Rent a vintage campervan to experience New Zealand’s extraordinary North Island landscapes in a way few others do – take the back roads to black-sand beaches and caves that sparkle like the night sky, to the country’s biggest lake and its wildest geyser eruptions
WORDS: MIKE MACEACHERA
PHOTOGRAPHS: JUSTIN FOULKES
The Maori call them makutu, or witchcraft, because, in New Zealand, the roads are magical. One minute they surface, unfolding along pastoral foothills; the next they vanish, furrowing deep into Triassic-period jungles laden with silver ferns. It is an untamed corner of the universe that rewards those travelling under their own steam. With the keys to a campervan, drivers can – on a whim – go in search of a lake glimpsed through the window, or stop to climb a hill spotted in the rear-view mirror – because their bed for the night is never somewhere distantly ahead, but always about two feet behind them. Setting out on the highway from Auckland to the west-coast town of Piha, the Kiwi enchantment begins to take hold. Anyone driving to the surfers’ retreat must first negotiate the Waitakere Ranges, an abrupt vegetative Eden of subtropical kauri forest that acts as a barrier between the twinkling lights of civilisation and the untamed coast.
After a 30-minute drive west, the road corkscrews into hills carpeted with nı¯kau palms, some as giant as pantomime beanstalks, then careens down the other side to meet Piha’s sheer cliffs, pockmarked with nesting sites for gulls. It’s mid-afternoon when the campervan trundles into Piha, passing scattered weatherboard houses and parking in front of a beach pounded by waves. This volcanic sand has Marvel-superhero strength, so rich in iron it will stick to a magnet.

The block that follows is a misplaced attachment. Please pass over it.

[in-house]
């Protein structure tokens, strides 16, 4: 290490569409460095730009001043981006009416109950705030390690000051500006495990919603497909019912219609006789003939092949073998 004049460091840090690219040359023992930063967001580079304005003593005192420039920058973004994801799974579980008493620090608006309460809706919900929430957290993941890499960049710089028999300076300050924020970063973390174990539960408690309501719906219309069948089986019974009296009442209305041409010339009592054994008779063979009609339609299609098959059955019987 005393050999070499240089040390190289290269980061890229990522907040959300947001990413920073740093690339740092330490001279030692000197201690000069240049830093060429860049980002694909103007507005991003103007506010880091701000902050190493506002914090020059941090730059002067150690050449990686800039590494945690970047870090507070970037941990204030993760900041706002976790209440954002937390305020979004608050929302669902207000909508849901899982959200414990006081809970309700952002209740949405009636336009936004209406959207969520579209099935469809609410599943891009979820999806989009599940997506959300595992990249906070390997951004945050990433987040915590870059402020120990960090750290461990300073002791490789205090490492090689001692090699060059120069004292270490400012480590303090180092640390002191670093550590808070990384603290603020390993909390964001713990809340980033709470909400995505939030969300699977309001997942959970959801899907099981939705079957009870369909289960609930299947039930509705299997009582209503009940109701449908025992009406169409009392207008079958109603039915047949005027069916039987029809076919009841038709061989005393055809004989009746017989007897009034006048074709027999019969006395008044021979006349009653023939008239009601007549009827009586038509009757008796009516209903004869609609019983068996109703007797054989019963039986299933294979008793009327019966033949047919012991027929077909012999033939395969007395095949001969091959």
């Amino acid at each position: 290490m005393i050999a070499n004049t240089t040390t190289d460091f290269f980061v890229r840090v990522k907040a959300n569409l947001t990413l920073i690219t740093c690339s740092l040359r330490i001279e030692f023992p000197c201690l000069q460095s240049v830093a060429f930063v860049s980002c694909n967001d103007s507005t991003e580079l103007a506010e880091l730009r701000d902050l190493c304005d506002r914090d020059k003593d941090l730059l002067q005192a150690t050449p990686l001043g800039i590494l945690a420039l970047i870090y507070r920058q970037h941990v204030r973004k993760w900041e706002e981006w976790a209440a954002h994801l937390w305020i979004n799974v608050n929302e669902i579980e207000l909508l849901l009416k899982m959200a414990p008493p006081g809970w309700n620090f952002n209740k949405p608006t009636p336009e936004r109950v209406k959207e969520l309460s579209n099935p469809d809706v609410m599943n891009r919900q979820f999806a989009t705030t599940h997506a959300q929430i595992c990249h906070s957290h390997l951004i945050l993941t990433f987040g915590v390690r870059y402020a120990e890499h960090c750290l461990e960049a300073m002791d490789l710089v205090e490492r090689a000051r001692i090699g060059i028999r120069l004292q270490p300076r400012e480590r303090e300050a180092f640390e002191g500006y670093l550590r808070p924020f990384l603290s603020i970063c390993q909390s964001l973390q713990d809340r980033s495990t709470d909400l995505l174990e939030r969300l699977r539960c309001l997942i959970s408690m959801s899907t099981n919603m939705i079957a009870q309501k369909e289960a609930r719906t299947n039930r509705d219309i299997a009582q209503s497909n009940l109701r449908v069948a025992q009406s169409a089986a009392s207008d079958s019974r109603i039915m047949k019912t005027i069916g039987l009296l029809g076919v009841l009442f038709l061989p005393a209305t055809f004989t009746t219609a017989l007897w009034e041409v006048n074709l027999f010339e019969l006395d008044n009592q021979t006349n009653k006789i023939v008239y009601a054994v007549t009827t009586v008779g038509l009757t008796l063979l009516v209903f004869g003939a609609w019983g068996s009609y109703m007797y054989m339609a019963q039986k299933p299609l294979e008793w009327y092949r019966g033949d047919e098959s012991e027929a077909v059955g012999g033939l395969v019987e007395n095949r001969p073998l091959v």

New Zealand’s surfers are also drawn here, and talk about it in poetic terms matched only by the place’s name itself – Piha is the Ma¯ori word for the onomatopoeic crack of surf sliced by the bow of a canoe. The town is so laid-back and low-key that, if the surf club were to shut, it’d surely disappear off the map completely. Following a different clock to the rest of New Zealand, surfers rise with the tides and the streets empty at sunset.
With his sun-bleached mop of tousled hair, national longboard champion Zen Wallis embodies Piha’s surfing ideal. He’s out on the water most days, catching break after break as they blow in off the Tasman Sea, before darkness finally sends him ashore. (He even admits to sleeping with his board before a competition, for luck.)
Also a surf coach, Zen has a deep knowledge of Piha and talks about its waves in reverential metaphors. The predominant onshore wind, he explains, creates a potent hit, attracting only hardened surf-addicts to the town. “Life existed in black and white before the sport arrived here,” he says, the sky turning oily purple behind him.
“Now we wake every day to a kaleidoscopic, world-class wave, but without the crowds. It’s like a drug.” The campervan rolls south out of Piha in the haze of early morning. Grey banks of cloud shift across the glossy hills and fields where gangly sheep farmers round up super-sized flocks numbering more than a thousand.
Neither the livestock nor the terrain at the western edge of the North Island would look out of place in the Welsh valleys. Evergreen vales and dimpled pastures surround the one-street town of Waitomo, while, beyond the roadside, rumpled farmlands and wool sheds are a picture of serenity. Flocks doze on mossy crags as local farmers watch a rugby game in town. Calm, peaceful and seemingly unremarkable, this place gives nothing away of the preternatural treasures hidden below the topsoil.